TEDxMHK event receives mixed feedback from community

A K-State student takes notes during Associate Professor of Cultural Anthropology Michael Wesch's TEDxMHK talk on the real purpose of education — to learn and better a student's character, not perform well enough to get a decent grade — at the TEDxMHK live stream broadcast in the Alumni Center Ballroom on Feb. 1, 2016. (Parker Robb | The Collegian)

“Fueling Human Existence” is the slogan of the inaugural Technology, Entertainment and Design event (TEDxMHK), which was held in the Mark A. Chapman Theatre in Nichols Hall. Live-event tickets sold out on the day of their release, according to Abby Krstulic, junior in hospitality management and nonprofit leadership and Union Program Council Forums Committee co-chair.

“TED is a global movement, and their mission is to create ideas worth spreading,” Krstulic said. “They host a series of conferences that encourage people to share their ideas, and it’s got (everyone) ranging from authors, to people like Bill Gates, to people who just want to share incredible things they’re finding out in research or things like that.”

Krstulic said TED grants communities licenses to organize their own TED events, which pertain to those certain communities’ own interests, characteristics and areas of import.

UPC localized TED by helping organize TEDxMHK, an independent community event that featured short talks, many of which were given by K-State professors and some graduate and undergraduate students. A simulcast of the event was held at the K-State Alumni Center, as TED allows only 100 attendees at each live event, Krstulic said.

Kaitlin Flores, junior in psychology and hospitality management and UPC Forums Committee co-chair, said TEDx events inspire communities to form new ideas by acknowledging the existing ideas of individuals who are components of the communities.

“Coming to a TEDx event, or just a TED event in general, opens your mind and broadens your spectrum to so many things around the world that you would never have the opportunity to learn about by just going to a textbook, or just searching the web,” Flores said. “These are things that these speakers put an extreme amount of time into, putting things together and making up their presentations, so you learn a lot in these 18-minute or less talks than you would just surfing the web or anything like that.”

K-State advertised the event on its Facebook page with the phrase “diverse ideas ‘worth spreading'” and a photo of an all-white, all-male TEDx speaker lineup. Many people then commented on the post and said there couldn’t be true diversity of ideas among the speakers.

The TEDxMHK planning committee responded on the post:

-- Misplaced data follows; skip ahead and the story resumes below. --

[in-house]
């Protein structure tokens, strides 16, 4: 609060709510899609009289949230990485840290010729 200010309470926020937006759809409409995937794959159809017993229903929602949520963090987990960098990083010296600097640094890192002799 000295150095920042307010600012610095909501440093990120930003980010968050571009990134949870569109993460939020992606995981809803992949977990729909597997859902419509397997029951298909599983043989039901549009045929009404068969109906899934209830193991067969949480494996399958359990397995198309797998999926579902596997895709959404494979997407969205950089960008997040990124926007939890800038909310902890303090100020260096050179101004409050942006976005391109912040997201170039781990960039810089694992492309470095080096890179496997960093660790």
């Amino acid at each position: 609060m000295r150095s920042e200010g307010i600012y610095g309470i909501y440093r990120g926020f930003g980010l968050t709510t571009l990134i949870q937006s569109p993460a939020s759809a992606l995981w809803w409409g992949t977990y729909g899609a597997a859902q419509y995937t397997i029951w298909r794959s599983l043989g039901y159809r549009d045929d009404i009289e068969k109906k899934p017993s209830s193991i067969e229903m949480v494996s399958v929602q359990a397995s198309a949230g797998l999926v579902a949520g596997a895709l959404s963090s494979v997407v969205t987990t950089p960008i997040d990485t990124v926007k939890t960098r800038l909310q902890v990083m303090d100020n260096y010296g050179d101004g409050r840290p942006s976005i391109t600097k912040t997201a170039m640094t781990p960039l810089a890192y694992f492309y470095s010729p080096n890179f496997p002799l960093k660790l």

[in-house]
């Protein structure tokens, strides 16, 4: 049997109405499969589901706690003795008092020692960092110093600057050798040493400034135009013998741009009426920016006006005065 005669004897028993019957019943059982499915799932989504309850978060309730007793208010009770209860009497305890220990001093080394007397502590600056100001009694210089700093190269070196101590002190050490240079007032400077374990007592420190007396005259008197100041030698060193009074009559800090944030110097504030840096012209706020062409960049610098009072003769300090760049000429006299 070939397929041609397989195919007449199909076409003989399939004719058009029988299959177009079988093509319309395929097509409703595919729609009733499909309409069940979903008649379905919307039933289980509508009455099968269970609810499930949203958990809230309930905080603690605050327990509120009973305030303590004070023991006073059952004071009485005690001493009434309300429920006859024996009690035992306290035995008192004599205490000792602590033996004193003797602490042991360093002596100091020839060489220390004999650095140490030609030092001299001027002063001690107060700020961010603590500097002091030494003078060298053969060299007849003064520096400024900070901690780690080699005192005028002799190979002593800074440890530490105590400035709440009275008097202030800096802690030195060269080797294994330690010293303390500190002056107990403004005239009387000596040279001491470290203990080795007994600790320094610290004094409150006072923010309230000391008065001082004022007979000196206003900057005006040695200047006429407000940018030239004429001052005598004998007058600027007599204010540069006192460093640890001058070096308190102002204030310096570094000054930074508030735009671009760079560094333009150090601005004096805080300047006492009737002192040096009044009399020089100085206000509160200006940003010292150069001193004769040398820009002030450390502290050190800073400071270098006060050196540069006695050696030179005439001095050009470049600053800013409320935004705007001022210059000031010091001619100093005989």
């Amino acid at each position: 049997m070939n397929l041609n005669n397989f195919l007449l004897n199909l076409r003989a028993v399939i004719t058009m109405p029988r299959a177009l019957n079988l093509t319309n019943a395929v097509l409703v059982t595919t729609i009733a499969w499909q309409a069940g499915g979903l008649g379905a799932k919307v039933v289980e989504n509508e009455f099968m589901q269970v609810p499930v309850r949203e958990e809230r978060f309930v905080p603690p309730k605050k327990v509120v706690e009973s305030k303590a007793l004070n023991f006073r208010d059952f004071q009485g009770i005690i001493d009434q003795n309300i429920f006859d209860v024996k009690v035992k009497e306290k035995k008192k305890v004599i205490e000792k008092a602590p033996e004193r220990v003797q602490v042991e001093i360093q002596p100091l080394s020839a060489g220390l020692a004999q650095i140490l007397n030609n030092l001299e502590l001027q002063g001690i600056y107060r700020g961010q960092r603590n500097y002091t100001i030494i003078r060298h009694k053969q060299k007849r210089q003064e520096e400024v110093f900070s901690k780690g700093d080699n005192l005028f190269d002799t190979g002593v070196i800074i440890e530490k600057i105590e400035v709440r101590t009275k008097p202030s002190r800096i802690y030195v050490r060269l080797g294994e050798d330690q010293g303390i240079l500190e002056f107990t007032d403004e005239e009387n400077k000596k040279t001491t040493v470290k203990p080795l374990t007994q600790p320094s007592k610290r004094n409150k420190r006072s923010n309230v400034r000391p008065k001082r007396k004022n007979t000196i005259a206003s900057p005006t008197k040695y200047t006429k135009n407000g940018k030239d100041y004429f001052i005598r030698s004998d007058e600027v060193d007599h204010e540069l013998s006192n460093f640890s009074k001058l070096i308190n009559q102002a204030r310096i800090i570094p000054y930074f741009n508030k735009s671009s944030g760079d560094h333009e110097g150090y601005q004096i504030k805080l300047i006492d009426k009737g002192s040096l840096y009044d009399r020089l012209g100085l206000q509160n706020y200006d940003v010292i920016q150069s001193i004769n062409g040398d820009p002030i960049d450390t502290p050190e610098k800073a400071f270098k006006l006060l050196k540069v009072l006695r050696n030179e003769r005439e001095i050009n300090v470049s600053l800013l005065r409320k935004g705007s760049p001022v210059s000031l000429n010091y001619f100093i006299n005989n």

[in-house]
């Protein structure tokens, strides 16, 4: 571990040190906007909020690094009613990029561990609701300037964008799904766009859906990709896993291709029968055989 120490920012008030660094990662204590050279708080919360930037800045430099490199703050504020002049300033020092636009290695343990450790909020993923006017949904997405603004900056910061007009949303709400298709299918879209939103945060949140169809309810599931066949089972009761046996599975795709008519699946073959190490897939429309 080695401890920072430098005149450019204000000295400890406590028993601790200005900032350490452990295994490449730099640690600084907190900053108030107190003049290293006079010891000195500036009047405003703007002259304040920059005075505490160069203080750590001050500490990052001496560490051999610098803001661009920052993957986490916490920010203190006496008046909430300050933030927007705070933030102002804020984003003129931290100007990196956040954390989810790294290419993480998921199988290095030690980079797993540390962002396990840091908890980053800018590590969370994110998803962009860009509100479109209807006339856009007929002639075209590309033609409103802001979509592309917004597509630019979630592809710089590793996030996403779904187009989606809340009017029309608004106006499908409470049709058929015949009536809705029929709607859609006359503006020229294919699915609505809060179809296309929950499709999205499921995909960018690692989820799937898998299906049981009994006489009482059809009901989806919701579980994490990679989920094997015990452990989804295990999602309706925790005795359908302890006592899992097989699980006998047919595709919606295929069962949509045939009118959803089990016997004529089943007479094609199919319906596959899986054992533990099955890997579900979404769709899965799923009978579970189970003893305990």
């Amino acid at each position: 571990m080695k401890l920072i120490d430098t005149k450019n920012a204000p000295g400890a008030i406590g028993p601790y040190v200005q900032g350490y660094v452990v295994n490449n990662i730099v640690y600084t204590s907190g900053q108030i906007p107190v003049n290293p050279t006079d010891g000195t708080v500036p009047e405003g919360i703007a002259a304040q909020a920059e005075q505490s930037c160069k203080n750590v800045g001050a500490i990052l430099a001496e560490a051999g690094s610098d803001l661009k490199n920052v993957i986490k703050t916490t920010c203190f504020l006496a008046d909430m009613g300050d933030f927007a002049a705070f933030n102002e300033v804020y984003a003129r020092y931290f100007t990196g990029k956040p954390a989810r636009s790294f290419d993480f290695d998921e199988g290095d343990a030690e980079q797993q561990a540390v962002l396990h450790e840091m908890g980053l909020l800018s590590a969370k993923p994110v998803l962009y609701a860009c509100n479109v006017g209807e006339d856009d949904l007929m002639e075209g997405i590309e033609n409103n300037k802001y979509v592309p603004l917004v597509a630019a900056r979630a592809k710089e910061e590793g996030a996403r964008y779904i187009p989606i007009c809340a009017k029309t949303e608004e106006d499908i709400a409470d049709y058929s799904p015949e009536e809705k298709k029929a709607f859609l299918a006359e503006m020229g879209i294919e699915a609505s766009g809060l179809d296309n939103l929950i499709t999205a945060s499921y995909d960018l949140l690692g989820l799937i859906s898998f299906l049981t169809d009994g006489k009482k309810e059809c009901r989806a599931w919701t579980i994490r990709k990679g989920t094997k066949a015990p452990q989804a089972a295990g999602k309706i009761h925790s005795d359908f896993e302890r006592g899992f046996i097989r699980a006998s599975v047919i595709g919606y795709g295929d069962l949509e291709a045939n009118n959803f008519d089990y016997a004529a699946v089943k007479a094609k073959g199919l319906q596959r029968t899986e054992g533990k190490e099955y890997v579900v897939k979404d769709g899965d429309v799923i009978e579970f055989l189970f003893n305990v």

“On behalf of the TEDx planning committee comprised of K-State undergraduate and graduate students who are mostly women and represent several different countries, we are very excited to present this inaugural TEDx talk. We will strive to incorporate this feedback in our future events.”

Karina Michel, sophomore in communication sciences and disorders, said she attended the event with Strengths Advocates in support of the TEDxMHK speakers. Michel said the group tried for a talk slot during the TEDxMHK event but did not succeed.

“I know one of the main objectives of this TED talk was along the lines of diversity of students and the community here at K-State and Manhattan,” Michel said. “And I feel like they didn’t really reach that as much, as there are a lot of just white males that are on the TED talk, and so I think that if we were to make it a little bit more diverse, it would really help the impact of the TED talk. But other than that, I think everything about it is pretty good.”

Flores said that when mentioning its choice of diverse speakers, the planning committee meant the diversity was geared more toward the speakers’ range of topics and messages than their physical diversity.

“It’s just really important that we focused on the material that they were going to provide for our audiences,” Flores said. “It was based on the contents of their character, rather than anything that’s more up on the surface.”

Penny Lasater, event attendee from Manhattan, said that while she did notice the speaker lineup appeared to be “homogenous in scope” as far as race and gender, she had hoped most for more diversity in the speakers’ styles of presentation.

“I hope they are planning to do this again because I think that it’s great for the community, but I think there needs to be an eye toward diversity of topics,” Lasater said. “Just because it’s at a university doesn’t mean it has to be a lecture series. This is a more dynamic type of a platform, and so far, they haven’t capitalized on that, with the exception of one speaker.”

According to Lucas Shivers, event attendee from Manhattan, the TEDx event was brimming with exciting ideas that showcased K-State’s influence on the Manhattan community.

“The lineup was power-packed,” Shivers said. “The theme was fantastic. It was such a great reflection of the power and potential of K-State being so centered on global food and as a research base to share ideas. Starting off in 2016 is a great way to go. I think there’s a lot more stories to be told, a lot more people to have talk.”

Josh Shultz, event attendee and Manhattan-area resident, said he found the speakers’ messages interesting.

“I enjoyed it,” Shultz said. “It was very inspirational. Even the stuff that wasn’t necessarily inspirational was just very informational. A lot of it was really cool to hear, and it was just overall enjoyable.”

Danielle Cook
Hey there! I'm Danielle Cook. I'm currently a freshman in journalism and mass communications. I live for telling true stories, so I hope to be doing it for the rest of my life. Luckily, I also live for late nights and early mornings – as long as there's coffee and I'm in good company.